Exhibition at the Getty Center, Cave Temples of Dunhuang: Buddhist Art on China’s Silk Road 敦煌莫高窟 is finally open.
At this exhibition, visitors can explore 43 manuscripts, Buddhist paintings on silk, sketches, and numerous other objects originally from the site, as well as three full-size cave replicas.
Since 1989, the Getty Conservation Institute has been collaborated with the Dunhuang Academy to preserve the Cave Temples of Dunhuang. Various records, including video records for the past 25+ years to preserve this UNESCO World Heritage site, is also available.
Among numerous pieces on display, Diamond Sutra and three cave replicas are the absolute highlights. The wood block copy of Diamond Sutra from the British Library, which was made in 868, is the world’s earliest complete survival of a dated printed book.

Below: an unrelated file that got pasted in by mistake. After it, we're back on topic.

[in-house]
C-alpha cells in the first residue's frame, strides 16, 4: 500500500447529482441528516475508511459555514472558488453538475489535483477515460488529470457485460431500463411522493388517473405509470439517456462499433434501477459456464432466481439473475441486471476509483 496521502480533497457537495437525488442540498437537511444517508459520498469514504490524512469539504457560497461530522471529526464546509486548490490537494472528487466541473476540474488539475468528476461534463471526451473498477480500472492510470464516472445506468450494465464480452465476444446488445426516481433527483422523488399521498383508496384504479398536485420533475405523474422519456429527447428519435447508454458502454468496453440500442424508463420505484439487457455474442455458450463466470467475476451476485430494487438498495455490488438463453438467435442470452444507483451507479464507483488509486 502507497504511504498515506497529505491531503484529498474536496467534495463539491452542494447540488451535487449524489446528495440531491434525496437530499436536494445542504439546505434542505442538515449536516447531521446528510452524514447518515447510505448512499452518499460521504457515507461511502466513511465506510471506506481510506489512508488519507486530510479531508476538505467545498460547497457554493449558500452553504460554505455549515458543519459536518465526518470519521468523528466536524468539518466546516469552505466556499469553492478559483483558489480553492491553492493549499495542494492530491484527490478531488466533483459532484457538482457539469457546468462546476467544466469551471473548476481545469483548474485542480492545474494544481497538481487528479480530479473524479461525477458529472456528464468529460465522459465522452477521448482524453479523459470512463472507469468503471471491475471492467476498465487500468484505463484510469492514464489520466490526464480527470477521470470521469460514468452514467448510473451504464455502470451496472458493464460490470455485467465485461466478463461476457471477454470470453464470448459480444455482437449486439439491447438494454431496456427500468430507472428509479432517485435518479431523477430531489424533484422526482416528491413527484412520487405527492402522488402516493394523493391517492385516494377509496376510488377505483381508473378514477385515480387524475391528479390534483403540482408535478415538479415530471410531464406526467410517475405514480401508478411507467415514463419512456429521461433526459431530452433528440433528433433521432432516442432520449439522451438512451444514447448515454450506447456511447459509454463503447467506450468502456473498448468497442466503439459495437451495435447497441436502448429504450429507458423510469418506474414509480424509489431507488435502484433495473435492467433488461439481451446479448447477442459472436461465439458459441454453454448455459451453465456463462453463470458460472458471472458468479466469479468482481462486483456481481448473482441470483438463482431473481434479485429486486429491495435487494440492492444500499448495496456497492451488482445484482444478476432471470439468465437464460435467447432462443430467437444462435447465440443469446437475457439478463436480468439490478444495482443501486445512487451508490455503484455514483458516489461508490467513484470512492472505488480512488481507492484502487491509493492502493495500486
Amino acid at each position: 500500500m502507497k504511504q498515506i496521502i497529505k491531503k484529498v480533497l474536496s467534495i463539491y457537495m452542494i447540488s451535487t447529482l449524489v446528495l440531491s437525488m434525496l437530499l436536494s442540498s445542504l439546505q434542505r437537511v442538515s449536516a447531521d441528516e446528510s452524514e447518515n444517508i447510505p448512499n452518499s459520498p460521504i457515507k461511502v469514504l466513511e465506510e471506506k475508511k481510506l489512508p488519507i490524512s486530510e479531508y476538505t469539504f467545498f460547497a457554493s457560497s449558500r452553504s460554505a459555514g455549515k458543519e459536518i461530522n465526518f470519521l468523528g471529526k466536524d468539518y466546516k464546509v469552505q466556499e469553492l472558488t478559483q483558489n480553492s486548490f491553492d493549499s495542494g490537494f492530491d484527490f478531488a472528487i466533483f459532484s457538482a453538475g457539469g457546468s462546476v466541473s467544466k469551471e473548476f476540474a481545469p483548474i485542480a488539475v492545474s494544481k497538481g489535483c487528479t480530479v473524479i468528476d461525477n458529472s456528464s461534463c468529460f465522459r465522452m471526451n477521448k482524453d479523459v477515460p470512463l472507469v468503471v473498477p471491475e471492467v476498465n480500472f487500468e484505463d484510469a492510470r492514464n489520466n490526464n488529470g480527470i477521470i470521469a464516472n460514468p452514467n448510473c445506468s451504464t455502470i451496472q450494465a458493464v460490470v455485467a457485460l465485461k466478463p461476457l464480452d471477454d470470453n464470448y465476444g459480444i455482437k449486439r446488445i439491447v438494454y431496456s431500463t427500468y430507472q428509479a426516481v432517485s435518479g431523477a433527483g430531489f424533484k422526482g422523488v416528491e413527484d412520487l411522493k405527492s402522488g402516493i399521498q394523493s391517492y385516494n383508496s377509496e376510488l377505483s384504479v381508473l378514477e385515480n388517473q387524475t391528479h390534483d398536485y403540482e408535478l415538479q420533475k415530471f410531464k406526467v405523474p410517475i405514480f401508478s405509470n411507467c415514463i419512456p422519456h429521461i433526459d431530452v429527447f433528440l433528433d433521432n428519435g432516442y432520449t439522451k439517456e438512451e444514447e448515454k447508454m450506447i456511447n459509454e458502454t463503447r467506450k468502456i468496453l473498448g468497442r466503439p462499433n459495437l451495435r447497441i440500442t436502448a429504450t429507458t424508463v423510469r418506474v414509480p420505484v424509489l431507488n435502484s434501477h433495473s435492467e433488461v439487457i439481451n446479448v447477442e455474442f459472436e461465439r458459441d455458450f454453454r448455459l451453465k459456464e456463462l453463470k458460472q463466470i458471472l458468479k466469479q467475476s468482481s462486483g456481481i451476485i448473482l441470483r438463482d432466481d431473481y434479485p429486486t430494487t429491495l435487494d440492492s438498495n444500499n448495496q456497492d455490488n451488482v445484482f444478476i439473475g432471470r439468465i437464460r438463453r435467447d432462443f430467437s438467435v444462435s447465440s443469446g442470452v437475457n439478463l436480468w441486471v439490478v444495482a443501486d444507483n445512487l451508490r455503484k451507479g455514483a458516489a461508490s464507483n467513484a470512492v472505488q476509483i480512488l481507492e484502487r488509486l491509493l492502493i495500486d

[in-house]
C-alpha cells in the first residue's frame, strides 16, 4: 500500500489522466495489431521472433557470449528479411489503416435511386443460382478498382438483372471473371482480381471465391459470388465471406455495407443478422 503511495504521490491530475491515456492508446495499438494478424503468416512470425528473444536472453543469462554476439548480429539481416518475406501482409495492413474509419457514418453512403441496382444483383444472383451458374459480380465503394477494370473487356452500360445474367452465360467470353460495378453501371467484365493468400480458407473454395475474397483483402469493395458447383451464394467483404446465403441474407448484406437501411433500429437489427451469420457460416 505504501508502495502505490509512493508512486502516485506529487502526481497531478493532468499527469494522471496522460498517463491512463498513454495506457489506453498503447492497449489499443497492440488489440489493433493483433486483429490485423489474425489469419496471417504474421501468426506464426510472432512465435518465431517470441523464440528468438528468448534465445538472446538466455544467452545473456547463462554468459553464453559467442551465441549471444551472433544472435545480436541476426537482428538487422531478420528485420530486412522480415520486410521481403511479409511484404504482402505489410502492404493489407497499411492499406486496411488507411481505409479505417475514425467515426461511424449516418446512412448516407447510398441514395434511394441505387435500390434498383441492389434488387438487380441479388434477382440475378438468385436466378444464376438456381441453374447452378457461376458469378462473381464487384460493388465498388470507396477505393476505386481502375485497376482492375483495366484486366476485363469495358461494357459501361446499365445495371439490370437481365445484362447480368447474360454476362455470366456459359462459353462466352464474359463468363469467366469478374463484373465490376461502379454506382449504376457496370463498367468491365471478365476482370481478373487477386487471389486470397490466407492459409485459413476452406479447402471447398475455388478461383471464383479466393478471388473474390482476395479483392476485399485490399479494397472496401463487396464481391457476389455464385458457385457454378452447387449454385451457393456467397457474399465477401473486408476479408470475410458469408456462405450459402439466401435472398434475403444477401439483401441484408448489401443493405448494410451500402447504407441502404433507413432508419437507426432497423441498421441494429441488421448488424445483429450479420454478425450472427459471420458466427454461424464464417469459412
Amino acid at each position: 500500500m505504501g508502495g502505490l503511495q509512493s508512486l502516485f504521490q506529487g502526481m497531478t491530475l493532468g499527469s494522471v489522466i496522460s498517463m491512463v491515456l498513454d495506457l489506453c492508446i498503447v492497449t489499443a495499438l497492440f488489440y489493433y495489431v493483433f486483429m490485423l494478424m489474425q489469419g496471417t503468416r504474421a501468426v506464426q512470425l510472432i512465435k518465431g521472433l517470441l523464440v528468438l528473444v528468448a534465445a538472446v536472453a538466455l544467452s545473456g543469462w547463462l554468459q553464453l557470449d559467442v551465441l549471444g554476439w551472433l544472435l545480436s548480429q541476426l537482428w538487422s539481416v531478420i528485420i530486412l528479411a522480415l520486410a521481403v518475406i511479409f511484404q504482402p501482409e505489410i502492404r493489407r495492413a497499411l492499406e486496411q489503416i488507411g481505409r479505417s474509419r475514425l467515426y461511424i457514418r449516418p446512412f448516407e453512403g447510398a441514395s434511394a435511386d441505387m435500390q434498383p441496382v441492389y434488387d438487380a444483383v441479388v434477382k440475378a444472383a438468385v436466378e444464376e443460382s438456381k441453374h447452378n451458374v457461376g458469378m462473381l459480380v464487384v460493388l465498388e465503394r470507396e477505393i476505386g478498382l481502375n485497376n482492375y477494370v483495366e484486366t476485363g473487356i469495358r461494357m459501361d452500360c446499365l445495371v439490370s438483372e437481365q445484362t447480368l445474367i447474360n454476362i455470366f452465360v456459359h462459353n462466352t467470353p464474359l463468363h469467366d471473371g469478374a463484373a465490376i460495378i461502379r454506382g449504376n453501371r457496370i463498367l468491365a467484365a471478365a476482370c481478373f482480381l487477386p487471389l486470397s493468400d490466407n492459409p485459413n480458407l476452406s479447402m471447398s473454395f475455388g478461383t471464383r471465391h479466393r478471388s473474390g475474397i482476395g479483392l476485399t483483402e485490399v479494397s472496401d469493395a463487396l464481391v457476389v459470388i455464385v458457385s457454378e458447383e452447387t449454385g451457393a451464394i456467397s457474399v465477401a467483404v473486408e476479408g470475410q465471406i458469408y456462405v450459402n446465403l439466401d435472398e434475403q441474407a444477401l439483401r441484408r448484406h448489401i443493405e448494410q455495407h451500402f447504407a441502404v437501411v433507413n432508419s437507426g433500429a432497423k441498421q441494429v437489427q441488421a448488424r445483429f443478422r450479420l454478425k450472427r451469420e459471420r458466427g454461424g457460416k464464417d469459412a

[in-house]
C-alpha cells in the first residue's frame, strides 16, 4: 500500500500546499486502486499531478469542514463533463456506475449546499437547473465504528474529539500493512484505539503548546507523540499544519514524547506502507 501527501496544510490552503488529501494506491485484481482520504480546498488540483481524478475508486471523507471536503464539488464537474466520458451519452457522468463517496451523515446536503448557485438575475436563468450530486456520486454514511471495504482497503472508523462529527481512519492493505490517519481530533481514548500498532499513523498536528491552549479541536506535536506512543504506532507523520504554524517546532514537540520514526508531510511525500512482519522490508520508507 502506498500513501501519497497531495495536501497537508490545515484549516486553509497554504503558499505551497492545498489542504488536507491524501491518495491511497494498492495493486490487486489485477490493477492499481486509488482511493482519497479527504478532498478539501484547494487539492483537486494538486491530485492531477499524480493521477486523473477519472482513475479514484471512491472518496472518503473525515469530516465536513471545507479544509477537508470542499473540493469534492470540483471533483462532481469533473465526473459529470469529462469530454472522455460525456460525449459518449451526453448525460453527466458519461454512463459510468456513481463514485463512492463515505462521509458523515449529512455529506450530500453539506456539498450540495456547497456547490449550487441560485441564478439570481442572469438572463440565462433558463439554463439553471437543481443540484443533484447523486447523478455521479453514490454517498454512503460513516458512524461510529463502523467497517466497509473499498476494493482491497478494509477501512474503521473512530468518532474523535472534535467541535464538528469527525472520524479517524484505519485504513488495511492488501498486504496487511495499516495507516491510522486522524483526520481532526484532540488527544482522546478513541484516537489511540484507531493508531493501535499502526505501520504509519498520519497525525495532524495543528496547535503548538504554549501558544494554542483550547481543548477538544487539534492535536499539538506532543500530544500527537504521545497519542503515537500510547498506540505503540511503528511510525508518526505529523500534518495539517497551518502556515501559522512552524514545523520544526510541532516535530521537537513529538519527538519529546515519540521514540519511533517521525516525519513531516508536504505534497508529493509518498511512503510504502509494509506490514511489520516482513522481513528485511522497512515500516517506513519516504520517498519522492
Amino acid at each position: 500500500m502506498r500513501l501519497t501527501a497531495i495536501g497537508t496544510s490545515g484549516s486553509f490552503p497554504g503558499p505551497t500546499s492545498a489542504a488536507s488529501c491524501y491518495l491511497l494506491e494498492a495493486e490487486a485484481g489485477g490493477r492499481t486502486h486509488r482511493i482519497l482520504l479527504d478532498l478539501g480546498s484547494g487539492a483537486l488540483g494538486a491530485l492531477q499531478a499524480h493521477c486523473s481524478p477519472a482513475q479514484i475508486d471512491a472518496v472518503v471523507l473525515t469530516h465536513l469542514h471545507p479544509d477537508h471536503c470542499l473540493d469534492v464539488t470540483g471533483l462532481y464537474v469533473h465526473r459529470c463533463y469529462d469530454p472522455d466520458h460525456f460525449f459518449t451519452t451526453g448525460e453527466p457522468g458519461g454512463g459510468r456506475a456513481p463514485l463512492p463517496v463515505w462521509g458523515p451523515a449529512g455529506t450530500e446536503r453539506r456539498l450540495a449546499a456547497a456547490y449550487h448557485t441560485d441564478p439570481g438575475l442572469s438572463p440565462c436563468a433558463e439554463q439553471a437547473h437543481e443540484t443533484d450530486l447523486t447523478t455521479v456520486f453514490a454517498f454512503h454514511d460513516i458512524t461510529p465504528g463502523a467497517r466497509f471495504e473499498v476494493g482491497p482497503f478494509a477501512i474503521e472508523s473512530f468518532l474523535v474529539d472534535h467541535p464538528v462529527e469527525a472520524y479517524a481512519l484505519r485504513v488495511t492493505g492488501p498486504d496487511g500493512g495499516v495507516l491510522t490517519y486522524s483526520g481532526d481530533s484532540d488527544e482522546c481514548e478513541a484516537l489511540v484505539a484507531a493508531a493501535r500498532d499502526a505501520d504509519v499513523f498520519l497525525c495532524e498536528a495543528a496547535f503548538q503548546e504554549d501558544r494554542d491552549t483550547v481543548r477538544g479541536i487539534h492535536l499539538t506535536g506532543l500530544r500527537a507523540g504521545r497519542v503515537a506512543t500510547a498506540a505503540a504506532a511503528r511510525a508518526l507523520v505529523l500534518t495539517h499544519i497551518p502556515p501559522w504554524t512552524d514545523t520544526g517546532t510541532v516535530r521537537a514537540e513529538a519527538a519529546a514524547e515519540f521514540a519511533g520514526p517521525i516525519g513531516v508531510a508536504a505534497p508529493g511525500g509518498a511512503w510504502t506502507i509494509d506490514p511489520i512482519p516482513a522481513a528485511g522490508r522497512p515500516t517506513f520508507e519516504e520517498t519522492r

Three caves of Dunhuang – 275 from the 5th Century, 285 from the 6th Century, and 320 from the 8th Century – are re-created in actual size with even the smallest details preserved. Filled with exquisite wall paintings and sculptures, the caves bear witness to the intense religious, artistic, and cultural exchanges along the Silk Road, the trade routes linking East and West.
Cave Temples of Dunhuang: Buddhist Art on China’s Silk Road is open now through September 4th.
For more information, visit www.getty.edu
Original document available from www.koreadaily.com/news/read.asp?page=1&branch=NEWS&source=LA&category=lifenleisure.culture&art_id=4247369
Translated and edited by Heewon Kim